I loved leaving the suburbs and going to Chinatown, downtown to enjoy dim sum with my parents and my sister. Fresh har gow, siu mai, and shrimp cheung fun adorned bright white tablecloths that would eventually be stained with soy sauce. For 2 hours, we had our chopsticks poised and ready to grab the next delicious salty indulgence. This sacred time on the weekend enabled us to connect (in Chinese) over hot tea while listening to the employees yell out the dishes in Cantonese. The menus were also in Chinese and for once, my parents held the responsibility of deciphering an unfamiliar language. I could speak Chinese but I couldn’t read it. My dad would constantly encourage me to ask for what I wanted in our home language. After I ordered items from their carts, the older Asian ladies would place the dishes on our table, grab our order sheet, pencil in our food, and walk away without waiting to hear a “thank you.”
At school, I never spoke Cantonese. Not even to my sister. It wasn’t a language I heard in the hallways and I didn’t have any Cantonese speaking friends. I kept my Chinese words at home. And I hated bringing the food my mom cooked. Along with folding wontons and preparing Chinese herbal soup with sea cucumbers, she frequently bought sweet char sui and greasy duck from Chinese butchers. I devoured these meals at home with my family at the dinner table but the smell they brought to school was so different from the McDonalds and sandwiches my classmates had. I threw out my food everyday.
When my sister and I had birthday parties, we asked my parents to get us ice-cream cakes from Dairy Queen every year. Preferably Oreo Blizzard. Not the Hong Kong style sponge cakes with fresh fruit that my parents wanted to purchase. They obliged.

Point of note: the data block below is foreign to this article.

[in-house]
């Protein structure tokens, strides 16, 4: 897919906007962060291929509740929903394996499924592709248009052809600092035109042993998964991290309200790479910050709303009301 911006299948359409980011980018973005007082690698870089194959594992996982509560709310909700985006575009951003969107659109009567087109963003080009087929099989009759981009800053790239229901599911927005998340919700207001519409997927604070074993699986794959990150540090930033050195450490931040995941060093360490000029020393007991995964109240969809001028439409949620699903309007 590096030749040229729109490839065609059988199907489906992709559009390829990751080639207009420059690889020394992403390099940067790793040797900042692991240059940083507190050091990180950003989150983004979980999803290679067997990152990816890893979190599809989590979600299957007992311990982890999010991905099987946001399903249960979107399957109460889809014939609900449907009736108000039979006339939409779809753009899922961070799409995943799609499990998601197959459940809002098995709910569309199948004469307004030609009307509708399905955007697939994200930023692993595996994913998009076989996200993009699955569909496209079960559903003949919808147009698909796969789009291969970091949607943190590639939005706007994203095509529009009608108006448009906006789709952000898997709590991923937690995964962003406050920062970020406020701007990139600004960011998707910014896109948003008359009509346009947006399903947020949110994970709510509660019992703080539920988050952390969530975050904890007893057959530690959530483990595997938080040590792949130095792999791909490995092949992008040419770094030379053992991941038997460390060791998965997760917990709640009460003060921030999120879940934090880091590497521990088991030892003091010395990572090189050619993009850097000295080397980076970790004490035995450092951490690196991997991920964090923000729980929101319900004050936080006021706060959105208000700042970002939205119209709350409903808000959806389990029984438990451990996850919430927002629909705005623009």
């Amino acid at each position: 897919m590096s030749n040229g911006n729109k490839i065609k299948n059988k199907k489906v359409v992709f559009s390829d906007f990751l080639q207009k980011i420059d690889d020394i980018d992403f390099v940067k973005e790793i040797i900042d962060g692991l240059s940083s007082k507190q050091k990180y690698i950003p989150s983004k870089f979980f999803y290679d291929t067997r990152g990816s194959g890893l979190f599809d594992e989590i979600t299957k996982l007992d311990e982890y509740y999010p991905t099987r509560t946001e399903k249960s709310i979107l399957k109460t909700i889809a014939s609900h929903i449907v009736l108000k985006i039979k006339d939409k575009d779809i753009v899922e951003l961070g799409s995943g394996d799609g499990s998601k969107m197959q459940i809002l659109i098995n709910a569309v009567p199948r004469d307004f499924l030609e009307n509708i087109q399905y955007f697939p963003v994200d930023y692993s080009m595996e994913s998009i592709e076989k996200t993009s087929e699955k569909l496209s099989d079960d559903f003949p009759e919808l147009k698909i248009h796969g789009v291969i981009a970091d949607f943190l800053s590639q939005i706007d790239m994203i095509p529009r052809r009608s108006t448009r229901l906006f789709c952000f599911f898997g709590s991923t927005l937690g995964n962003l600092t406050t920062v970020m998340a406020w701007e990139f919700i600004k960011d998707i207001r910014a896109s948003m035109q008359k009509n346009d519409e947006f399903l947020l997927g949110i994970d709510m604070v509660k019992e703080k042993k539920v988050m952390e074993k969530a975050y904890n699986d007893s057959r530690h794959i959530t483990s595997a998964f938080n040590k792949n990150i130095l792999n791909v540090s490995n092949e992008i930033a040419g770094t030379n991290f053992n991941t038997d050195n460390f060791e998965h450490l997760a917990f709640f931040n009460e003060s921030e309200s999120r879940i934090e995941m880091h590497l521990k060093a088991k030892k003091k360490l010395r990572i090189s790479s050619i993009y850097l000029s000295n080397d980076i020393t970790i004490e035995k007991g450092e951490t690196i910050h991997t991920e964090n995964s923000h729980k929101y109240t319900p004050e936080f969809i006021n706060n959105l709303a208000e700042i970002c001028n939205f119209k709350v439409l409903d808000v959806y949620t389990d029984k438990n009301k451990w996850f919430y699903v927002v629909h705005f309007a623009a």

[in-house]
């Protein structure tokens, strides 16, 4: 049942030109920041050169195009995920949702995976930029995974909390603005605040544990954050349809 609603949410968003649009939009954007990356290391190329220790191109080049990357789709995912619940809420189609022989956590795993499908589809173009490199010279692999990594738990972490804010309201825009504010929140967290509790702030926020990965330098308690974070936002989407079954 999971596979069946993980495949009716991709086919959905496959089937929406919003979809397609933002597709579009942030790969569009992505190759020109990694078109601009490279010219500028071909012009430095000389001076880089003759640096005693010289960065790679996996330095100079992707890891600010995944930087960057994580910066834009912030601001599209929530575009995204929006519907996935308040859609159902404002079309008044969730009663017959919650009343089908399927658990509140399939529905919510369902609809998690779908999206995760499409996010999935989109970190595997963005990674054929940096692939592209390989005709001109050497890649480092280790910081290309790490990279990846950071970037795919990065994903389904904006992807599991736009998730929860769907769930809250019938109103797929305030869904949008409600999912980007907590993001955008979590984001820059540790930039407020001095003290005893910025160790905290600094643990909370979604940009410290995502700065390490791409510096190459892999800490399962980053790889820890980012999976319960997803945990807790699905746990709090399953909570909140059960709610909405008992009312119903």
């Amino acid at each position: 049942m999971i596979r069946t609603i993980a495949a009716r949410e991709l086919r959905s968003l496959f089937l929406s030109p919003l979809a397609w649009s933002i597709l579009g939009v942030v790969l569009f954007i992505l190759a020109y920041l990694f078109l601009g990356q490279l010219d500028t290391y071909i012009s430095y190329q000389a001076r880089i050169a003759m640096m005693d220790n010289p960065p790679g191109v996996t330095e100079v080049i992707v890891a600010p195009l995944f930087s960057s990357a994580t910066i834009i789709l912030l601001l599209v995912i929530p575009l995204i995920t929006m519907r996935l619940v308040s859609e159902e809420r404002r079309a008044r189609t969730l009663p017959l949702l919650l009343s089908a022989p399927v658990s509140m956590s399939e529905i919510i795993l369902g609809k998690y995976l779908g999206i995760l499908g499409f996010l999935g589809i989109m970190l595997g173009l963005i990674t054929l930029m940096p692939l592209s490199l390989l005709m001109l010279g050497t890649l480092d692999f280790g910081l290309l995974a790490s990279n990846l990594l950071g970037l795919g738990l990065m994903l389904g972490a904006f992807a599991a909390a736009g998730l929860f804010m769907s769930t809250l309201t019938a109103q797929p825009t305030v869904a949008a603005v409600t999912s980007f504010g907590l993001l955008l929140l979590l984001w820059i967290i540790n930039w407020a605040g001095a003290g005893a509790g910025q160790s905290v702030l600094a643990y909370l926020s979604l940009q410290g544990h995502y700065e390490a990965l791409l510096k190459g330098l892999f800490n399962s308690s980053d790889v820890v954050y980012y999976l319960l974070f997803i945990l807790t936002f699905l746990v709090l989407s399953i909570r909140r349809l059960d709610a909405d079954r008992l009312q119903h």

When my parents received letters in their mailbox, they asked for assistance with reading them. As soon as I could read independently, this became a duty. I also wrote their yearly Christmas cards for their coworkers even though we weren’t religious. We put up and decorated a large tree every holiday season.
I remember requesting homework help in grade 1 but my dad couldn’t explain what the question asked of me. I wrote “I don’t understand” on the sheet. My father was able to teach me how to write that one sentence in English. This happened more than once and my teacher eventually told me to stop being “lazy” and to actually “try.” What do you do when your parents are unable to help? We didn’t have Google search and Google Translate when I was a primary student. I felt ashamed to be perceived as careless in my education. I felt ashamed of my family.